In grad school as a Master of Theology student, I was taught in one class to keep a journal handy for when you start making your own lexicon. Now, as much as I hate neologisms since many of them bring me #FACEPALMS, the English language does not have a word to express every feeling or event or action. That’s why it’s always changing (and another good reason why I don’t believe in English-onlyism).
So, here are a few terms I am working on:
Black-Collar Crime– Crimes involving clergymen and religious leaders. The difference is that these are a violations of the law, as well as the trust that people expect socially from those who “wear the collar.” I also hope to expand on this definition, so we don’t just see these as fodder for gossip columns, so that we start taking ethics in the pulpit seriously.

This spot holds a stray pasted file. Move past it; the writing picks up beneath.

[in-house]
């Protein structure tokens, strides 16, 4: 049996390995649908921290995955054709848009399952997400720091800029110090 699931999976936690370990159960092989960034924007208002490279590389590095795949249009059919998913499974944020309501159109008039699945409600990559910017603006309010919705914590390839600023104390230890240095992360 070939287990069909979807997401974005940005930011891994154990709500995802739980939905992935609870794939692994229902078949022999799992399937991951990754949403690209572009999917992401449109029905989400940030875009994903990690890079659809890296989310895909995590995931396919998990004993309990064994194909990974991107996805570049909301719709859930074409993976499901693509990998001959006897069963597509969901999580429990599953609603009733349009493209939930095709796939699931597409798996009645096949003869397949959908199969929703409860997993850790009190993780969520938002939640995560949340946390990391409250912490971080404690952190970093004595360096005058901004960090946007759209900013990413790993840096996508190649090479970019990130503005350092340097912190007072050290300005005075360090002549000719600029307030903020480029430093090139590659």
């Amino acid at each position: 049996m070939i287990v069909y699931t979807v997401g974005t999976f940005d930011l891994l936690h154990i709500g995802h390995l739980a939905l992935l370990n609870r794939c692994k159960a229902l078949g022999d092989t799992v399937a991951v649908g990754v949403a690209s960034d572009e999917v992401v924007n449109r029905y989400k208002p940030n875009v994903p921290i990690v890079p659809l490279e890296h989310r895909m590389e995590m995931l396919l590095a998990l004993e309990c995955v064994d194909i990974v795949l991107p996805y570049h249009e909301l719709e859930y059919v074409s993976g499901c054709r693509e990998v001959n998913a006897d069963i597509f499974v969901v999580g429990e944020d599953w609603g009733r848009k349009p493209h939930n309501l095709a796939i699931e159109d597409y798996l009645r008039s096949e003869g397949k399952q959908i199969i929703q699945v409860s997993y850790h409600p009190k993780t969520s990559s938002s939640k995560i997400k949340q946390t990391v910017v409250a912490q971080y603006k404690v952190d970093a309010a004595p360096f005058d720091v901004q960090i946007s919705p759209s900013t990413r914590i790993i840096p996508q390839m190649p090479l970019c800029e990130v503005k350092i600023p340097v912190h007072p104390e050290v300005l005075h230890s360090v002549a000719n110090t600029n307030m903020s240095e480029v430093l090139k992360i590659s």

Infame– Like its counterpart fame, only being famous for the wrong reasons, like reality television or “christians” like Doug Wilson of Christianity Today.
Corporate Junta– I am still working on this one, but it is the abrasive politics of control corporations and other local economic entities (local businesses and trades historical favored by a particular state, oil for example) whereby the economic security of the very few is placed above all else (much like in military juntas).